Will it be Sony and Microsoft versus Google and Amazon?
Last week many industry observers were surprised when Sony and Microsoft announced a deal to work together on cloud games/AI and other technology. This deal was done at the highest level of both companies. The big question of many observers is whether Sony and Microsoft are teaming up to fight a perceived challenge from newcomers like Google and Amazon?
The deal basically has Sony using some of Microsoft’s Azure cloud platform technology to develop game and content streaming services. They are also exploring working together in semiconductors and artificial intelligence.
As usual, it is always good to read the actual press release before relying on the wide range of opinions (including the analysis of DFC Intelligence). The actual announcement is vague. The reality is this announcement is probably more symbolic than practical in terms of its impact on the near term for the game industry.
The biggest surprise was that this announcement was made very public between Kenichiro Yoshida, Sony’s CEO and Satya Nadella, Microsoft’s CEO. Overall this is a big win for Microsoft, but it also shows Sony is getting back some of its strategic focus that was so strong back in the 1990s.
When it comes to cloud services, Google, Amazon, and Microsoft are the biggest players. Now, all three are competing in games. However, Sony, like the other players, is about much more than just games. The official announcement mentioned games AND content streaming services. It clearly was not a reaction to Google’s underwhelming announcement of the Stadia game service.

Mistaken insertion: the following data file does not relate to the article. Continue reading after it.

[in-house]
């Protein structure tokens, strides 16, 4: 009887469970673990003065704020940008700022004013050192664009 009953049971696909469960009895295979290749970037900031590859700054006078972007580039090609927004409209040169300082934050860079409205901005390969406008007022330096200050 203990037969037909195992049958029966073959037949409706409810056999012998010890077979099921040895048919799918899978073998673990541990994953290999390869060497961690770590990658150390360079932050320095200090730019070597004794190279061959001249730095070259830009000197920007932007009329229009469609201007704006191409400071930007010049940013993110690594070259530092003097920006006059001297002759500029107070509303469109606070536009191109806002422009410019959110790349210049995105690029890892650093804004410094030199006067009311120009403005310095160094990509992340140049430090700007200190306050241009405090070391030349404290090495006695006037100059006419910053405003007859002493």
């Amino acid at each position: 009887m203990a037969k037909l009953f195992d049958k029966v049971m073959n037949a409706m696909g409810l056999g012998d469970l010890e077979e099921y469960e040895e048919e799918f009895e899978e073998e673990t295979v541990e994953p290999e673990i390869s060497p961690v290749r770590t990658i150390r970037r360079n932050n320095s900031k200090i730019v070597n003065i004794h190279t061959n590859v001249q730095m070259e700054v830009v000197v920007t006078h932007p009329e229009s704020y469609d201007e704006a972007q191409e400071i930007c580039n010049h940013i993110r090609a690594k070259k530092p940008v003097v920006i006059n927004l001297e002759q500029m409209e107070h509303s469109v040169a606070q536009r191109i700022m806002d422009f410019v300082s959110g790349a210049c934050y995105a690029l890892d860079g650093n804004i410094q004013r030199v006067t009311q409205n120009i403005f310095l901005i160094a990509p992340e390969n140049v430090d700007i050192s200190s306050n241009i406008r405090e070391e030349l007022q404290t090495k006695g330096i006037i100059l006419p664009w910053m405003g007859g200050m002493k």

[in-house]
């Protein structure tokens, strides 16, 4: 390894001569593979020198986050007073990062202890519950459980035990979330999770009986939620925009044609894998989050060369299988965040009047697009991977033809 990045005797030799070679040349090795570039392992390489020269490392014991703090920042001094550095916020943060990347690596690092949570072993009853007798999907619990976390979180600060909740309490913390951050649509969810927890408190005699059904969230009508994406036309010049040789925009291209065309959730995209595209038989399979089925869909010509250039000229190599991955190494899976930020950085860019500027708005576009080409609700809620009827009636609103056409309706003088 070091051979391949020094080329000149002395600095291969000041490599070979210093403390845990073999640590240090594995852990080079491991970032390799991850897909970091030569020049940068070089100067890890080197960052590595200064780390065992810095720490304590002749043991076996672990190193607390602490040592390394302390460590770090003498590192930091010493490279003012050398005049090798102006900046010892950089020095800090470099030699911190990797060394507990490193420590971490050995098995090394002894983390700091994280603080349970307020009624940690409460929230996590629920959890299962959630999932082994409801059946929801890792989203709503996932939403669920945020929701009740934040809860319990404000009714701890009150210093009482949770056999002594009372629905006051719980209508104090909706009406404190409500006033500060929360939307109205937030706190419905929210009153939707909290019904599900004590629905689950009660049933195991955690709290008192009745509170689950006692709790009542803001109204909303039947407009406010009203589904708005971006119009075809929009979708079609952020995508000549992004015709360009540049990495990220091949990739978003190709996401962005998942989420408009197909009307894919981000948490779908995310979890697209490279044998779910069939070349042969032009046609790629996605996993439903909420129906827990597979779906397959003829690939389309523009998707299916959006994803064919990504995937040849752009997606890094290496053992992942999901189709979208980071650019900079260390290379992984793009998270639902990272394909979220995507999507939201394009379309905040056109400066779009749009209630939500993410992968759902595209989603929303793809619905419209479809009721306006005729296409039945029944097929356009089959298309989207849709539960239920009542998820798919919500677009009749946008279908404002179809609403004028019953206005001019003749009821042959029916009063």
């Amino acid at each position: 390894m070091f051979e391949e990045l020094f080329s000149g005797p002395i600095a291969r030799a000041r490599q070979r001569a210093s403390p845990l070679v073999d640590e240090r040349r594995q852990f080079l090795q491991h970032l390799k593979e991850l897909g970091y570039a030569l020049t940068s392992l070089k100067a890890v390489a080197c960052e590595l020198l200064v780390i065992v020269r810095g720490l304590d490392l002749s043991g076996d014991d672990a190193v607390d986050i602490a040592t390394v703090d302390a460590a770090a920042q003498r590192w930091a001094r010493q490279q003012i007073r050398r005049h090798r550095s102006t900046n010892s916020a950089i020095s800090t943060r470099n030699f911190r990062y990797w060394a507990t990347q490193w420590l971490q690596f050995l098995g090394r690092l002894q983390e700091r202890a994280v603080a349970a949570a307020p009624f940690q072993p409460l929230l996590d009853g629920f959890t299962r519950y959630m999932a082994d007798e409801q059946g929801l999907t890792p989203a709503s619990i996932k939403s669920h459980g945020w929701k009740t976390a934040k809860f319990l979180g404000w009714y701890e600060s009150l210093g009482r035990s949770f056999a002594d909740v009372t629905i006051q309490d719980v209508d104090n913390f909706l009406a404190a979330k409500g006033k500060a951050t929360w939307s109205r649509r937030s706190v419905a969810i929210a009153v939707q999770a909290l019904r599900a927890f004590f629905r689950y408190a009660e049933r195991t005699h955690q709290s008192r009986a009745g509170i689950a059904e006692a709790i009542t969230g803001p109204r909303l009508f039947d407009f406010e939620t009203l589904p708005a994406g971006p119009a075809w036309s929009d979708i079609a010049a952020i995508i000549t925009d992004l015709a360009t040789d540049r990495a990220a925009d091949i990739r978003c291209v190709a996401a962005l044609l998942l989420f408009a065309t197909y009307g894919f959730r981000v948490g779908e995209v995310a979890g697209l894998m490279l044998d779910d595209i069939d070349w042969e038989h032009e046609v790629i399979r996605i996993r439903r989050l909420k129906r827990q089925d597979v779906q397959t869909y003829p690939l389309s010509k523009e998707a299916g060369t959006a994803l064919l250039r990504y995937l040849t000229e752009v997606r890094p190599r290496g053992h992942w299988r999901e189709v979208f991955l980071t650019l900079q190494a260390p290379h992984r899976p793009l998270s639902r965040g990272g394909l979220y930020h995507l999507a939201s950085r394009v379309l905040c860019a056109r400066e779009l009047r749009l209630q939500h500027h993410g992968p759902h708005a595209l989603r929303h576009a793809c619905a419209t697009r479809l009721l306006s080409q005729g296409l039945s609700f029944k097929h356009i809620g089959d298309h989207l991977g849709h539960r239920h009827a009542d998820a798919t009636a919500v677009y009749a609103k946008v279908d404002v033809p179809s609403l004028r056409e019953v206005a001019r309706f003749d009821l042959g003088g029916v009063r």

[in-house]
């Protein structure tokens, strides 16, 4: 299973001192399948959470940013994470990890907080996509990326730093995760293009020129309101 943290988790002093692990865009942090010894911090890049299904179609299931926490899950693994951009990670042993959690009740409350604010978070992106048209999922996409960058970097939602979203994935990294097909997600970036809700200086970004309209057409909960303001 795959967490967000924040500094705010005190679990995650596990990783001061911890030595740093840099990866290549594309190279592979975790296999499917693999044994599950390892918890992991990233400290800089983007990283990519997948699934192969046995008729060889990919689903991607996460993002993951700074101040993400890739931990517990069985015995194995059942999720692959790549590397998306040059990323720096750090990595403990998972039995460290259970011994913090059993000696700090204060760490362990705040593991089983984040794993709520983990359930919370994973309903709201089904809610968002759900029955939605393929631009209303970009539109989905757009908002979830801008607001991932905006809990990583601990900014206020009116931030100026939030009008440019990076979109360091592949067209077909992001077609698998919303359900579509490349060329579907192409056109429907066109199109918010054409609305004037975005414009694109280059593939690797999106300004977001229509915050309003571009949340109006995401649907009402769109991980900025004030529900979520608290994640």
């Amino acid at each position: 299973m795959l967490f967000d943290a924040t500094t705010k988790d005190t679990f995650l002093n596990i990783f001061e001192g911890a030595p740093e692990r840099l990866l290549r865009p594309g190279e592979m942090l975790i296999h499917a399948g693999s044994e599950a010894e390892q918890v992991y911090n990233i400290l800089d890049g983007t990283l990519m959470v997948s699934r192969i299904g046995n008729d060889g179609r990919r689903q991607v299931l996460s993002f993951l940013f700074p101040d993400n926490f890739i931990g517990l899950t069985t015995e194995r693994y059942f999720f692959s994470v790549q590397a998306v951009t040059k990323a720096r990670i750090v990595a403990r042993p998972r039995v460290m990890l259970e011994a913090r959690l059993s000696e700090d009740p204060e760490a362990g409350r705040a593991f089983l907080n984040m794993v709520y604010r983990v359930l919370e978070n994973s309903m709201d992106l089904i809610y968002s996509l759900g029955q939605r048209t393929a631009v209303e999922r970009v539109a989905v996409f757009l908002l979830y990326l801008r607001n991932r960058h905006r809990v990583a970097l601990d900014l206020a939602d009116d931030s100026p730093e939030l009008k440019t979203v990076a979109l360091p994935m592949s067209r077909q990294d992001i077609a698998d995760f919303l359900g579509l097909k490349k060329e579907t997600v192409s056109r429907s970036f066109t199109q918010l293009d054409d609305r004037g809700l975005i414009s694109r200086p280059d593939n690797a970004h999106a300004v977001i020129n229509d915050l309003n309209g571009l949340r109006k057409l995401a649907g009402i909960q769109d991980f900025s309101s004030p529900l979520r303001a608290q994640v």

Sony has a great deal of content beyond games. This includes its PlayStation Vue streaming service. Despite, the name, Vue has little to do with games but is designed as a full replacement for cable television service. It competes with services from Google and Amazon.
When you look at from a broad perspective, games are only one part of content streaming. Large companies work together all the time on services that seem to compete with their own divisions. In particular, Microsoft specializes in providing software and services to companies that have the potential to compete with other Microsoft divisions.
Sony is a hardware company that has added software and services over the years. In many cases, the company has tried to build its own solutions. On the other end, Microsoft is a software and services company that has specialized in cloud computing services. Of course, Microsoft will most likely primarily use its own services for its game division, but they also provide those services for third parties.
At this high-level of decision making the game divisions of Microsoft and Sony were not heavily involved. An article in Bloomberg, in which DFC Intelligence analyst David Cole was quoted, indicates that Sony’s game division was unaware of the deal. Of course, that is not a huge surprise. Games are one of only many types of content Sony is looking to stream.
Overall the announcement of the partnership left most details unknown. Right now it seems the game divisions of Microsoft and Sony are being left free to compete as usual. The success of each respective company in the game business goes far beyond the core background technology.
In short, one should not read too much into the partnership announcement between Microsoft and Sony. On one level it possibly indicates that Sony views Amazon and Google as bigger threats than Microsoft. When one looks at from a macro perspective this is clearly the case. Amazon and Google are content streaming giants. This includes gamers that regularly use services like Twitch and YouTube. Of course, it could be as simple as Sony viewing Microsoft having better technology.
As far as next-generation hardware, the announcement should have no impact. This deal was really about the pipes and plumbing that will provide a whole range of services to consumers. If Microsoft and Sony do a partnership on specific content like games it will be an entirely separate deal.